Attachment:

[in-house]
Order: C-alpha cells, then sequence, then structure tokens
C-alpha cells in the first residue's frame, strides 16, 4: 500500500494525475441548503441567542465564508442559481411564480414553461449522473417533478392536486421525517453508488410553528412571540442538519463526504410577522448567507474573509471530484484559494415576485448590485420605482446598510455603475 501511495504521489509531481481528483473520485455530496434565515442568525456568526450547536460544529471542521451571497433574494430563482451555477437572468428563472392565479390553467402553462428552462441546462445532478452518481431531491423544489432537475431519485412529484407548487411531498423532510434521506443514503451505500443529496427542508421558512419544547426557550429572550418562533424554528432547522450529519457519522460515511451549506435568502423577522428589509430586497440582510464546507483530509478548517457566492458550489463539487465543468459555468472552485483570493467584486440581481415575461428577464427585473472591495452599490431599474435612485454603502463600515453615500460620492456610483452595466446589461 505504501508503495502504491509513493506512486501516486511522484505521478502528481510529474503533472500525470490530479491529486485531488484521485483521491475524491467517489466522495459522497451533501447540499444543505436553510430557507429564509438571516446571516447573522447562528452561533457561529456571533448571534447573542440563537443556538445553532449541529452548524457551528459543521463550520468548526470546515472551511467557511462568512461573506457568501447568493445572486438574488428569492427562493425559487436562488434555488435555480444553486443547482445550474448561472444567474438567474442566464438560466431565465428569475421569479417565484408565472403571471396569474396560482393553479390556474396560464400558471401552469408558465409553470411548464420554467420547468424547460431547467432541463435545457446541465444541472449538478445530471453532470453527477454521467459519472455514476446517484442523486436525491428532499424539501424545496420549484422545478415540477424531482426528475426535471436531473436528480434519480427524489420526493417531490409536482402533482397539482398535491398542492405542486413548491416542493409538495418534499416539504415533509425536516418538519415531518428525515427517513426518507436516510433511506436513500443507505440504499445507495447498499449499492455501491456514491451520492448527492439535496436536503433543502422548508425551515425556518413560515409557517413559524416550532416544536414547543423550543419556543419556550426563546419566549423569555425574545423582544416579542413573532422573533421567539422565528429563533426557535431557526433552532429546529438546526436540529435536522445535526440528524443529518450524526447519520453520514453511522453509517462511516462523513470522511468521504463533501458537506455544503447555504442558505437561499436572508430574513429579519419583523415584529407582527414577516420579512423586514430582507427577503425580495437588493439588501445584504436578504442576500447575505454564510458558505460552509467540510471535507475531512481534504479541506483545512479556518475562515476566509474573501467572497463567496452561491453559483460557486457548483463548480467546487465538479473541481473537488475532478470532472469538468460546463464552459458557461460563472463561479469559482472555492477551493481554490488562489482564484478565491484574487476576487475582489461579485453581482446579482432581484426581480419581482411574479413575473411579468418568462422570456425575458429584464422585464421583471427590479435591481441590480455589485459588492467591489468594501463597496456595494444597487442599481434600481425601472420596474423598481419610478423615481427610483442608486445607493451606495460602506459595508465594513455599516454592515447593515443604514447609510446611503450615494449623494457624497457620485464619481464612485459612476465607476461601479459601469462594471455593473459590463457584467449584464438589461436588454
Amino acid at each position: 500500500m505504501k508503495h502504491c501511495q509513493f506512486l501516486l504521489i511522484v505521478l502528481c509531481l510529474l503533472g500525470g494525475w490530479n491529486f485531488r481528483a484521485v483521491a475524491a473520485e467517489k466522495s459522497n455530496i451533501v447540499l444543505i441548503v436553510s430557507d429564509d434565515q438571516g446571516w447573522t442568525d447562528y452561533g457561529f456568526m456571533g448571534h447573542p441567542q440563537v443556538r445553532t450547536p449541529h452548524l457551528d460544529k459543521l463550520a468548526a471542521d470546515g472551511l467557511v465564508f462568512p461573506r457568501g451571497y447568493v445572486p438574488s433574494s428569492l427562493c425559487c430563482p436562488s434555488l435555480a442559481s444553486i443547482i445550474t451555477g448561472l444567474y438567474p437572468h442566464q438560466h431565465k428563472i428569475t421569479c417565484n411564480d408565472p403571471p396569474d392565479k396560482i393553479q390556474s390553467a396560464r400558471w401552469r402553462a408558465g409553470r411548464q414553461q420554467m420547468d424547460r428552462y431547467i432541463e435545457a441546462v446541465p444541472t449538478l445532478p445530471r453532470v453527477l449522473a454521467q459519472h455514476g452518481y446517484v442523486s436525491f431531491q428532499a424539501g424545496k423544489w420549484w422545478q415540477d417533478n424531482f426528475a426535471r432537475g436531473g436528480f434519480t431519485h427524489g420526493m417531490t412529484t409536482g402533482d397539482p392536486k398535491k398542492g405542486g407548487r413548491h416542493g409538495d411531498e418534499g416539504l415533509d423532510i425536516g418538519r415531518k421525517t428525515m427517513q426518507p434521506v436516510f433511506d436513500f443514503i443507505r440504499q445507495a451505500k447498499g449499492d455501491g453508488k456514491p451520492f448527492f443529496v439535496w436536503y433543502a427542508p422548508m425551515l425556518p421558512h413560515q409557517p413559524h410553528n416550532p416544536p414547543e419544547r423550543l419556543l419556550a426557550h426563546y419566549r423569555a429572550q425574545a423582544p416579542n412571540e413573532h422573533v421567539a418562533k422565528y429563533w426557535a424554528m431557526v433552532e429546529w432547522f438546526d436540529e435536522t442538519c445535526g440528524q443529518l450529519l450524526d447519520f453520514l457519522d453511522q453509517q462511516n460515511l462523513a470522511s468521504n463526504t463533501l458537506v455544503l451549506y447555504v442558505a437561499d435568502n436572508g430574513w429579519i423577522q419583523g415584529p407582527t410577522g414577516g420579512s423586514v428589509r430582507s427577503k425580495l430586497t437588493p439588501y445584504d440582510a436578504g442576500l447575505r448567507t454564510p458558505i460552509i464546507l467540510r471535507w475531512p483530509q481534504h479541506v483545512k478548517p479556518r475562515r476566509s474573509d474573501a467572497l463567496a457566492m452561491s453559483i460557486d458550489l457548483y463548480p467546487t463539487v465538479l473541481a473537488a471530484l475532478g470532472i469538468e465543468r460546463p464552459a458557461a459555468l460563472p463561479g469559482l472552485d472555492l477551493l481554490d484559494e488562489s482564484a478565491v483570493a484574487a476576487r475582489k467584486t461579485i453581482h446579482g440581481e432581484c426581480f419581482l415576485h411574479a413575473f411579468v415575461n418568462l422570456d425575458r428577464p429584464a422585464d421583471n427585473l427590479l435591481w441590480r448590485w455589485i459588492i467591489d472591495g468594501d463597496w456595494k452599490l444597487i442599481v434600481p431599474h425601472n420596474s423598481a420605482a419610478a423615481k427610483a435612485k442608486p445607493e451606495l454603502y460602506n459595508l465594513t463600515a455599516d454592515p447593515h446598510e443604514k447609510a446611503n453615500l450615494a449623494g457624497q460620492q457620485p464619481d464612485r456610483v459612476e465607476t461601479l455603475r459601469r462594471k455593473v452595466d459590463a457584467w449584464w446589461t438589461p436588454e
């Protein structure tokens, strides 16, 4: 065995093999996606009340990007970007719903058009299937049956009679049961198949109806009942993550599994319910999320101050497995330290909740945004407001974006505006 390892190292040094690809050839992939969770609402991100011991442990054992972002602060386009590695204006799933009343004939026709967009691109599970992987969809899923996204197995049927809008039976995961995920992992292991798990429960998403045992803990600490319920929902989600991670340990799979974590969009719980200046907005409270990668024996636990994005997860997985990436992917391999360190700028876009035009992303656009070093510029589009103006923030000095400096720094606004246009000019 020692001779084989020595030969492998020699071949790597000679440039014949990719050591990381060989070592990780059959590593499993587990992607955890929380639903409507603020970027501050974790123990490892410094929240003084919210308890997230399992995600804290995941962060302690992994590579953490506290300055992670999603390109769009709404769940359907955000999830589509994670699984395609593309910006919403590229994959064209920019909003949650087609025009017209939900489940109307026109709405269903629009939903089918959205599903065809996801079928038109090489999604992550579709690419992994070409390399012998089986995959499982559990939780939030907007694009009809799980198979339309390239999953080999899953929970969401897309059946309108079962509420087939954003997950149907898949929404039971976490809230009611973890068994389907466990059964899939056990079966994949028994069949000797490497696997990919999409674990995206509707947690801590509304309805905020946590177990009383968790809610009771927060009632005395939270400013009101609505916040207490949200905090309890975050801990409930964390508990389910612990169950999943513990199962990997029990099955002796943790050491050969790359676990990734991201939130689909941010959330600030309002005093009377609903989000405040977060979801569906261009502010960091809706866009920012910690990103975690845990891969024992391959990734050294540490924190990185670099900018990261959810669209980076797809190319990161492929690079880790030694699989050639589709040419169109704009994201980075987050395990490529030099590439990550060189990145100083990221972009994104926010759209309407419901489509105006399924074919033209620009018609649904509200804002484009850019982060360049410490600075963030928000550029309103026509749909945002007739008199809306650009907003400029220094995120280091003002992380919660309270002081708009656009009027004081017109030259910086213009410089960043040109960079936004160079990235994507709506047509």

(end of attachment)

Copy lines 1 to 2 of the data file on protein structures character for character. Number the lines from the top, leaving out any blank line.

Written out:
[in-house]
Order: C-alpha cells, then sequence, then structure tokens